Halina Pastuszko decided that she didn’t want any more children after giving birth to a third daughter in Poland.
But she learned at the age of 42, the same year that her first grandchild was born, that she was five months pregnant.
The pregnancy alarmed the physician, and he warned that the child might be born disabled because of Halina’s age. Poland lacked facilities to raise disabled children at the time.
The physician suggested an abortion and gave Halina the telephone number for a doctor who could perform the procedure.
From home, Halina tried to call for an appointment, but she got no answer. Giving up, she returned to work as an accountant for a city housing department in Rumia.
Meanwhile, her husband, Władysław, learned from a daughter that his wife had tried to call the abortion doctor, and he rushed to her workplace.
“This is my decision,” Halina said. “I want to have an abortion.”
Falling to his knees, Władysław pleaded, “Please, don’t do it.”
Halina asked whether he would leave her if she had the abortion.
“No,” he said. “No matter what happens, I will never leave you.”
Halina’s heart was touched.
“OK, let’s have this child,” she said.
Adam, a healthy baby boy, was born three and a half months later. For the first time, Halina realized people can be wrong no matter how strong their opinions. If God wants to accomplish something, He will fulfill His plans.
Halina began to wonder why her husband attended a Seventh-day Adventist church. She hadn’t thought much about God in Communist-era Poland. But now she felt grateful for her healthy baby and wanted to do something good for God. She decided to become an Adventist.
Without her husband’s knowledge, she started studying the Bible with an Adventist pastor. She surprised him by being baptized at a camp meeting.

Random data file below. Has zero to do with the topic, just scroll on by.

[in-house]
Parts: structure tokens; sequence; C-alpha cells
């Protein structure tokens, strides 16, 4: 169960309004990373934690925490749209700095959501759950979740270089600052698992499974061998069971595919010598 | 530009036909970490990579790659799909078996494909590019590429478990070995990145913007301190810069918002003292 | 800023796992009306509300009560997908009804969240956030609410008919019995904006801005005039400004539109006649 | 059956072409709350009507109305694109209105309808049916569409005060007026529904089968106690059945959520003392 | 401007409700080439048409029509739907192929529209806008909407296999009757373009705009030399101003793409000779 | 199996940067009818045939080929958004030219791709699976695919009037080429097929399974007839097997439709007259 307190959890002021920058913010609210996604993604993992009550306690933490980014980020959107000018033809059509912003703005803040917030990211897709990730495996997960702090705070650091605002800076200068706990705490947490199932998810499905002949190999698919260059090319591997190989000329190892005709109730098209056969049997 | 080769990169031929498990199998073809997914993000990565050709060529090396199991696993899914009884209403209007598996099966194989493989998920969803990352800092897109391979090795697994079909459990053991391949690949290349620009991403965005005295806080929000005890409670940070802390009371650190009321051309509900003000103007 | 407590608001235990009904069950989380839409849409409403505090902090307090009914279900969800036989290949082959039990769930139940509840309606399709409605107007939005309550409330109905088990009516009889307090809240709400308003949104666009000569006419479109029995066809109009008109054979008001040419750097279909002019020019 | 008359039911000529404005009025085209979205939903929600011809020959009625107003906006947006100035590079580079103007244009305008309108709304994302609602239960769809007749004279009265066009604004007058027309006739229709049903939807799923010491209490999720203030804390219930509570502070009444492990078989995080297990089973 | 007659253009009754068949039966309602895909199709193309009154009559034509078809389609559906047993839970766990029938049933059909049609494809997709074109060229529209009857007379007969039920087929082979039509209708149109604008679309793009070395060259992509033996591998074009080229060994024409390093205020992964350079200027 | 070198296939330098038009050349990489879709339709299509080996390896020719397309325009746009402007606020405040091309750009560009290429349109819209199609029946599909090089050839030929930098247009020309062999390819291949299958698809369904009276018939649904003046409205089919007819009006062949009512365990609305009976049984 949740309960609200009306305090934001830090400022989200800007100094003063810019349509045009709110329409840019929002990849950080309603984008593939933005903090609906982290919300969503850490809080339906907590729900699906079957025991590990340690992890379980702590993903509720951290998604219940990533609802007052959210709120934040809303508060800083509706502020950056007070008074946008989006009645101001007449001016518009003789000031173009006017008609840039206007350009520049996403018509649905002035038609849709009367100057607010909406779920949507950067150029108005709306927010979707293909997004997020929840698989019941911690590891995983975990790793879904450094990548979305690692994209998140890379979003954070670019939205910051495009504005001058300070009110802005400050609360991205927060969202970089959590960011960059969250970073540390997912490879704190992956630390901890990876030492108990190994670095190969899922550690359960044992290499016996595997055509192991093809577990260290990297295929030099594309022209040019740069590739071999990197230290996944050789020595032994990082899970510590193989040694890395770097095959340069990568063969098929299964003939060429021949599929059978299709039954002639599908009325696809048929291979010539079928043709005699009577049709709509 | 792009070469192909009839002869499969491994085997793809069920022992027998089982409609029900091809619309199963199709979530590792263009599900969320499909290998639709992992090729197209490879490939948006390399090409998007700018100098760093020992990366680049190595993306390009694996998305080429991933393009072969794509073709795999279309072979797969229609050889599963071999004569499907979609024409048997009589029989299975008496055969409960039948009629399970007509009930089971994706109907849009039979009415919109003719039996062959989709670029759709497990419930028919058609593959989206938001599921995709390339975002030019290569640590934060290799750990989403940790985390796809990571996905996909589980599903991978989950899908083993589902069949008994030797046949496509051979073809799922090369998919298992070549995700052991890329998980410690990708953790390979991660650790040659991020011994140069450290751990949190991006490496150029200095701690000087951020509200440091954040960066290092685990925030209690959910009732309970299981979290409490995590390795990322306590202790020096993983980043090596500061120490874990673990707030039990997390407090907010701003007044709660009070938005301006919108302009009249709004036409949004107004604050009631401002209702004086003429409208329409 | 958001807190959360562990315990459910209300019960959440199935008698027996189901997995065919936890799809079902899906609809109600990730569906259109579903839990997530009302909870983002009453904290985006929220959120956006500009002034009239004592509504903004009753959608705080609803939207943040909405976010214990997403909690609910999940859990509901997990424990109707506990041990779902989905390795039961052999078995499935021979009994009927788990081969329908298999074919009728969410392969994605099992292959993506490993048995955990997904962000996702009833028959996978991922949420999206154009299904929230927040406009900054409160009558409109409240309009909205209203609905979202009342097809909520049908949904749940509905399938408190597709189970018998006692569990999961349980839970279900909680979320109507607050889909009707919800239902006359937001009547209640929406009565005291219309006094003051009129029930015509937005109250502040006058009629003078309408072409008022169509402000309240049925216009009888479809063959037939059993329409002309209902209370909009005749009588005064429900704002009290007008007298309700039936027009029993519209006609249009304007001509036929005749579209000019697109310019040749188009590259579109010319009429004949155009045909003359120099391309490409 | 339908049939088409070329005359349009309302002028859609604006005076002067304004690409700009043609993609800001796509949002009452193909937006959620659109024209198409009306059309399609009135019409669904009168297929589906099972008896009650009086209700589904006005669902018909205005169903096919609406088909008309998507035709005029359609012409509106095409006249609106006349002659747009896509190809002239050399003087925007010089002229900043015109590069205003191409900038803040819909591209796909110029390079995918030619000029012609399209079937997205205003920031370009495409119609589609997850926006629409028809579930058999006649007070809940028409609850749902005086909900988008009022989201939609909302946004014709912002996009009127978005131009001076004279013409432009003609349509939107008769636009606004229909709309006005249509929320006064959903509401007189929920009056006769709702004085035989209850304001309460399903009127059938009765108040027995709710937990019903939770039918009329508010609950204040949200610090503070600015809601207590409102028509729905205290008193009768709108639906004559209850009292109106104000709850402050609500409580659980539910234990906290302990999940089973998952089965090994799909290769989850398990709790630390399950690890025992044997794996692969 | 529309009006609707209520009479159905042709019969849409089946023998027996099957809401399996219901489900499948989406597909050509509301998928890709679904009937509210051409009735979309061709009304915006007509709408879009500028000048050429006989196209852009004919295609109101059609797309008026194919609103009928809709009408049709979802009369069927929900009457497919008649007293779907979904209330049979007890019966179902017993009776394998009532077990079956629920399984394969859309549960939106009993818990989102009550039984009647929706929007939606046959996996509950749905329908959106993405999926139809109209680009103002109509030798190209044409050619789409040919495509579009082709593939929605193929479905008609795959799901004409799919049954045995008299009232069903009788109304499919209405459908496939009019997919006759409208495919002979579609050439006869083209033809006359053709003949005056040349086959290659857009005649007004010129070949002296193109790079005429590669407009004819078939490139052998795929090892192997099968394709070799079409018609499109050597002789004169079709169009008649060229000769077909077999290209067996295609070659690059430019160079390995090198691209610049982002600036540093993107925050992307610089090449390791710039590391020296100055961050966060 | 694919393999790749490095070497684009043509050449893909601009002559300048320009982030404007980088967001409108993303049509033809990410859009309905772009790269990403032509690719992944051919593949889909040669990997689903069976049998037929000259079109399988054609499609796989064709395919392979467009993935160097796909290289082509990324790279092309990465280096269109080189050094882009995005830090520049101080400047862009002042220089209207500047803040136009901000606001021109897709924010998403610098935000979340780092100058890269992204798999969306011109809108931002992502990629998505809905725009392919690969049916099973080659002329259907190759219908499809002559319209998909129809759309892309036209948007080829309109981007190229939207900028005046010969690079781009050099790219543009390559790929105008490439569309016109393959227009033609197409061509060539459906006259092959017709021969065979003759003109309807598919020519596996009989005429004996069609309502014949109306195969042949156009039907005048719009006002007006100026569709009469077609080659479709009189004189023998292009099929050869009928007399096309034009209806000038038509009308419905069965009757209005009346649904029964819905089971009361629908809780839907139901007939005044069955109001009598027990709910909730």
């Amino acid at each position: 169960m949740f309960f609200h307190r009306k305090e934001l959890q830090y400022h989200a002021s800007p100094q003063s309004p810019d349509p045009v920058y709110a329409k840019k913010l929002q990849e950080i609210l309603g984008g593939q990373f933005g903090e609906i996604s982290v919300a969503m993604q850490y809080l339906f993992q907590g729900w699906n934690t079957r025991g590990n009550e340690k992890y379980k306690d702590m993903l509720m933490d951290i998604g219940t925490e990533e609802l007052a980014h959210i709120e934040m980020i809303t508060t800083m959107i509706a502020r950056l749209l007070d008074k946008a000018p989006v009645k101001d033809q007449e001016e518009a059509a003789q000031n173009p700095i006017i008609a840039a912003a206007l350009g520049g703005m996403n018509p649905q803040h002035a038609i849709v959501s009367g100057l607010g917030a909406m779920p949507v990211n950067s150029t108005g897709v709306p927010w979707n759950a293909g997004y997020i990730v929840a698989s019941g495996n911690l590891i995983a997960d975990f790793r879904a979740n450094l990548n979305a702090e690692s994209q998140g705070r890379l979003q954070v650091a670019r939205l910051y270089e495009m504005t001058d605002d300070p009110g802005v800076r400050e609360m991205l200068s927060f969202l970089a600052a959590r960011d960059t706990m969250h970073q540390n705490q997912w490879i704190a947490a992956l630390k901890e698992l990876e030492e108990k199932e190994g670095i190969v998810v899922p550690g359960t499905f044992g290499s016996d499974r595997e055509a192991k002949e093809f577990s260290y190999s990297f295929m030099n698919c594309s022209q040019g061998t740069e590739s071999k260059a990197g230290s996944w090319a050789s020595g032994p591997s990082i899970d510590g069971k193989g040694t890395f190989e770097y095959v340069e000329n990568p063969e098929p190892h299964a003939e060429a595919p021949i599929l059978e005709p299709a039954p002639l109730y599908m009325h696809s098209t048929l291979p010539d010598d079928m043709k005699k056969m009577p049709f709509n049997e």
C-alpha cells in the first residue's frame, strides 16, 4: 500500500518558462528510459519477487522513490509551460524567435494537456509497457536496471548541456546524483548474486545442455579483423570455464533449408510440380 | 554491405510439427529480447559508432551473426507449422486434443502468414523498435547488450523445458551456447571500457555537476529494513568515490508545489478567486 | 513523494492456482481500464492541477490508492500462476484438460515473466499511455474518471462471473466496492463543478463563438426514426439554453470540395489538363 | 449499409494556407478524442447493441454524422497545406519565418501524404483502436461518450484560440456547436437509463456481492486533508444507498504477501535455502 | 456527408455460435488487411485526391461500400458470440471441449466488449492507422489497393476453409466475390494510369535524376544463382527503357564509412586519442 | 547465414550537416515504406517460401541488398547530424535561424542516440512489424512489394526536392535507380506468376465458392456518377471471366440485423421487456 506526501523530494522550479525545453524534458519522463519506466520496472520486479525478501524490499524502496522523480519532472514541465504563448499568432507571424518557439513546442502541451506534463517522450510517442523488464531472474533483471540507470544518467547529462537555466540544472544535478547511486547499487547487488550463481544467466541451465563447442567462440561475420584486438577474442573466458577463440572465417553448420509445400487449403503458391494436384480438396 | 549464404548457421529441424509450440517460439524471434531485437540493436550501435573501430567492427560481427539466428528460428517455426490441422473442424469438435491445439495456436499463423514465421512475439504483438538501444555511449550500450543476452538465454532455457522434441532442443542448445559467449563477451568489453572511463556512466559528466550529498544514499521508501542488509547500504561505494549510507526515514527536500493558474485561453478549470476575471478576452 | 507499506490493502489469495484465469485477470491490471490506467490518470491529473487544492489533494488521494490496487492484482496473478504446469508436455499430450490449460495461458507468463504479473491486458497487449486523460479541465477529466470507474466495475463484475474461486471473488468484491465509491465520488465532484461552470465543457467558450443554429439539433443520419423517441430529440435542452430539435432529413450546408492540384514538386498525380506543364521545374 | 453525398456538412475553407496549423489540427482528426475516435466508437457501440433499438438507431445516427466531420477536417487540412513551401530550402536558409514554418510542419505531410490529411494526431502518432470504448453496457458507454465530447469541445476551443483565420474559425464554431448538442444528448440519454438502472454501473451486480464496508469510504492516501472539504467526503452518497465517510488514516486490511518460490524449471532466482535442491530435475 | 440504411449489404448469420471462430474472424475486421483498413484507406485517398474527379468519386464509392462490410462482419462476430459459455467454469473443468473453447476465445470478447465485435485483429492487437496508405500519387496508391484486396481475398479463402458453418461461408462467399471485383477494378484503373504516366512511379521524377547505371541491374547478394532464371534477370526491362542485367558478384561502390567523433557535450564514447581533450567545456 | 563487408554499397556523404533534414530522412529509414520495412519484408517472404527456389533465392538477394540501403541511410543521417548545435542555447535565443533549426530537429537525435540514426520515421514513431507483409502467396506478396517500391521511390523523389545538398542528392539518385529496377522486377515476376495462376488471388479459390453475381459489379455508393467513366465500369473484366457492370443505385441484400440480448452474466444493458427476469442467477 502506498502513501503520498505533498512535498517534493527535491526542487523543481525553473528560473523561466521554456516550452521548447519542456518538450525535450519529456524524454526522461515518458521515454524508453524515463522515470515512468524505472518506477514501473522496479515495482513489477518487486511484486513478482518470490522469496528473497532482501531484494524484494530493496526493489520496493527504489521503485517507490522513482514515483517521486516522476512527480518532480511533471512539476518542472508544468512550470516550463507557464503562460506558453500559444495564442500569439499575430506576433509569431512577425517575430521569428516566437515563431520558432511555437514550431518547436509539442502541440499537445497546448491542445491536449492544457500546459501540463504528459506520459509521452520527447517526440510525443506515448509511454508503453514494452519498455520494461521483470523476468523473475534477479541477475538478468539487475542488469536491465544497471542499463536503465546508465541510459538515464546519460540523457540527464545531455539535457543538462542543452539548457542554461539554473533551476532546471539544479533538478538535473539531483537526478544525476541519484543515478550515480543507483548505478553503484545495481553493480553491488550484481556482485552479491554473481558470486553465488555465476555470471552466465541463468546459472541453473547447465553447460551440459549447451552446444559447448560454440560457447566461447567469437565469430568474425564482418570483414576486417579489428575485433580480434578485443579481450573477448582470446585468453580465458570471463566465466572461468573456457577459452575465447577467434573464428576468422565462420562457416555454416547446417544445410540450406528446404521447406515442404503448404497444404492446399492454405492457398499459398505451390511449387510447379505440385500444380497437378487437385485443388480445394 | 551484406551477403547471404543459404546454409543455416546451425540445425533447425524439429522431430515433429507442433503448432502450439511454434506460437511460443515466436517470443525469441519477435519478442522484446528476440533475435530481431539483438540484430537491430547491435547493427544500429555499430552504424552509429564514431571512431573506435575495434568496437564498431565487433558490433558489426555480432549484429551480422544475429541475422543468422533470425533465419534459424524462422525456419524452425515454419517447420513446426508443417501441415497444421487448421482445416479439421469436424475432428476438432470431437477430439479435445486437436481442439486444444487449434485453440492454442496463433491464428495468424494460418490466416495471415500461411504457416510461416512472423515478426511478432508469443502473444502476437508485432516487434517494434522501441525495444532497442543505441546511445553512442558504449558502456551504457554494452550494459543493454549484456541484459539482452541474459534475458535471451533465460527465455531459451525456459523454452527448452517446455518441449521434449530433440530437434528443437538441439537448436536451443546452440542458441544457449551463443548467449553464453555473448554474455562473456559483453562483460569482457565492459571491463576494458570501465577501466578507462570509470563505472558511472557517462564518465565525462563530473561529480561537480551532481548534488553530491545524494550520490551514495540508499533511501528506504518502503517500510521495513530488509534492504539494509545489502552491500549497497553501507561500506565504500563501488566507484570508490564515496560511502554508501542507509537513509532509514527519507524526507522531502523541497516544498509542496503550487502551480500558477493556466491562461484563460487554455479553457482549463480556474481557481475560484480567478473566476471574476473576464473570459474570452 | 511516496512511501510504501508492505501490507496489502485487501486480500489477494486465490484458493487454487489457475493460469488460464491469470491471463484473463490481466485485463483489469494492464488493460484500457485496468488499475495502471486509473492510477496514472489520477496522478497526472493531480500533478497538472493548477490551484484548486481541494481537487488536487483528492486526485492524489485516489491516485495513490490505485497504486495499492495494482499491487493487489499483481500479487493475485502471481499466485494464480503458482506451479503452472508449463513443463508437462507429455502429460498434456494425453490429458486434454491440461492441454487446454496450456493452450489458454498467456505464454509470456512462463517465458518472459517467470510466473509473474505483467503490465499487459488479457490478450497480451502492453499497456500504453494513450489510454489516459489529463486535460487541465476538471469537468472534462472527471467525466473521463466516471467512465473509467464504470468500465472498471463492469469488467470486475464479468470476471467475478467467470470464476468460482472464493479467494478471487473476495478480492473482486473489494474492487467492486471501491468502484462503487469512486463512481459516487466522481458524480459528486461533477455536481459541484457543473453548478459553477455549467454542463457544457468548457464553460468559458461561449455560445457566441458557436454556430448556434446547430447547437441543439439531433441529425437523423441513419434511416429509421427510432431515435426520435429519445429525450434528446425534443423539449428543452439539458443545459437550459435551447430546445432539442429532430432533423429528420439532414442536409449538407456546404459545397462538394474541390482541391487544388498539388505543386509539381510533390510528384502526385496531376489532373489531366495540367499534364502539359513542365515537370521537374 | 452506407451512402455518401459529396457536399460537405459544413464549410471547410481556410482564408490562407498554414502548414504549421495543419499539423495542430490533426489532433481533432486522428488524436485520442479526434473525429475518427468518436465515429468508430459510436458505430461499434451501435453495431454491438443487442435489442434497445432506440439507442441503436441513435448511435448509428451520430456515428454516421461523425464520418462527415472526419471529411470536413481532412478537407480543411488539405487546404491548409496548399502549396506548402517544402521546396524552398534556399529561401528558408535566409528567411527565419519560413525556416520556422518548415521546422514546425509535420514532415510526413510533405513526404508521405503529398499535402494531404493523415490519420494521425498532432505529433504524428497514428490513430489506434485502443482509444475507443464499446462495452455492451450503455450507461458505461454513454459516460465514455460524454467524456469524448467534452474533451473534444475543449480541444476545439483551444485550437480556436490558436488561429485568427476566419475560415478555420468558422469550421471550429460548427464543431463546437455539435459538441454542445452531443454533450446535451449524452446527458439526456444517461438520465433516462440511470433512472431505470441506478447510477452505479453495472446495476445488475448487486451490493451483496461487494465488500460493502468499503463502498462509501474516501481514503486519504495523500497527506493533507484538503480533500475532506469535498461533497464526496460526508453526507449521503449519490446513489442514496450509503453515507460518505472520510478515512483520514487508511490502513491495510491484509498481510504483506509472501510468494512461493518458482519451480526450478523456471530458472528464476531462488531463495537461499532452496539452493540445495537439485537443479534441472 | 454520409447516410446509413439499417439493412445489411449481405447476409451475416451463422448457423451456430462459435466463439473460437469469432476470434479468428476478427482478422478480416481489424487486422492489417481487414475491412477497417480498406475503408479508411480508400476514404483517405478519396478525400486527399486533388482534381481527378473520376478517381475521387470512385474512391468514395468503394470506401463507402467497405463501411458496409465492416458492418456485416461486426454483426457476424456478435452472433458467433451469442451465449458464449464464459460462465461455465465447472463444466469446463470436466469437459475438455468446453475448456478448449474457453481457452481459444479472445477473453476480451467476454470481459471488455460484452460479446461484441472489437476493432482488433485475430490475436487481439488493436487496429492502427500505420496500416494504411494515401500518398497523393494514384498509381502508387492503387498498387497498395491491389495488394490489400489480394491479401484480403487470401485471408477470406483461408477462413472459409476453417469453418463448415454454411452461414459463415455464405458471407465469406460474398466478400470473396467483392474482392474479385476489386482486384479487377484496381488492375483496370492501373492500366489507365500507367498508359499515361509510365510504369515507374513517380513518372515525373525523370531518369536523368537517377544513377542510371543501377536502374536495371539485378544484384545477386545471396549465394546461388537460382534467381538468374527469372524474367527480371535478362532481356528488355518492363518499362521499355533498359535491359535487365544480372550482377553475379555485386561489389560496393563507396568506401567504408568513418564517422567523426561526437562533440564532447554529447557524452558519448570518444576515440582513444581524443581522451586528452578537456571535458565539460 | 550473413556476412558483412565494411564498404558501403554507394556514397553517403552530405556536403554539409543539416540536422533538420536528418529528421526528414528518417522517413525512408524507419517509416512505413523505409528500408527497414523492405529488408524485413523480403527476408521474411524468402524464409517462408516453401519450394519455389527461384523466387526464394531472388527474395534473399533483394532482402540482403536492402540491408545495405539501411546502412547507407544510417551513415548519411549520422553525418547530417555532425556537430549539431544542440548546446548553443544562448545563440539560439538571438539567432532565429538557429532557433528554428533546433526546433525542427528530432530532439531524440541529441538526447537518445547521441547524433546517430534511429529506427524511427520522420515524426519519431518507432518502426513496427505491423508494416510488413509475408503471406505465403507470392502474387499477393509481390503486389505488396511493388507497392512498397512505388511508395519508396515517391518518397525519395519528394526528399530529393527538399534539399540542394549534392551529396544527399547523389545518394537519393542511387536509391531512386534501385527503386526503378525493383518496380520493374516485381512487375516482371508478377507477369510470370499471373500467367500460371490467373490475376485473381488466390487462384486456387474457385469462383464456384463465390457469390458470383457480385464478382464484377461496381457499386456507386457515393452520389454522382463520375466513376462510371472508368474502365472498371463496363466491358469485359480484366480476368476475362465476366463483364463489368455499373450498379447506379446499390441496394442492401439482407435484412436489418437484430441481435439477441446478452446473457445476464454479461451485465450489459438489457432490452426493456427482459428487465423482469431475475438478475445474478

Several years passed, and Halina enrolled at the Adventist seminary in Poland to pursue higher education. During a class, she was moved to hear a man with Down Syndrome speak about the difficulties of disabled people. She decided to write her thesis on how to care for disabled children. Around the same time, she met a physical therapist who was working with a 10-year-old disabled boy at an orphanage.
Halina stopped by the orphanage to see the boy and loved him immediately. Dawid had been abandoned as a baby, and the orphanage had unsuccessfully tried to find an adoptive family.
Halina applied to join a government program that allows families to take orphans home for the weekend. Soon she and her husband were taking Dawid home on Friday afternoons and returning him to the orphanage on Sunday evenings.
One Sunday evening, Dawid didn’t want to go back to the orphanage. He clung to a chair and cried loudly. Halina also cried. She had to make a decision. She decided to adopt Dawid.
Halina and Wladyslaw gathered the family together to announce the decision. Everyone opposed the idea except Adam, who was 12. After the family meeting, he wrote a tender letter to his parents.
“No matter how Dawid may act, I want him in our family forever,” he wrote.
Halina decided to take early retirement so she could devote all her time to Dawid.
The Polish government, however, informed Halina that a woman in her mid-50s was too old to adopt a child. But she found a loophole. She could become a foster parent. The court judge quickly approved her case.
“There are beautiful moments lying ahead for your family,” he said. “Dawid has waited all his life to become part of your family.”
On July 2, 2009, Dawid came home.
Months after moving in, he had a first operation on his legs. The results disappointed the doctor, and he cautioned that the boy would never walk. He was wrong, no matter how strong his opinion. If God wants to accomplish something, He will fulfill His plans. Dawid had four more operations and can today walk on his own with walking sticks.
Dawid, now 17, is a living witness to God. When the family goes out, people marvel at Dawid. They ask many questions, and the family replies by sharing the gospel. They love to distribute “The Great Controversy,” and they have passed out 200 copies in the past year.
Dawid loves the Bible, and he has memorized several chapters. His favorite is Psalms 23. It sums up his life.
“The Lord is my Shepherd, I shall not want,” he said.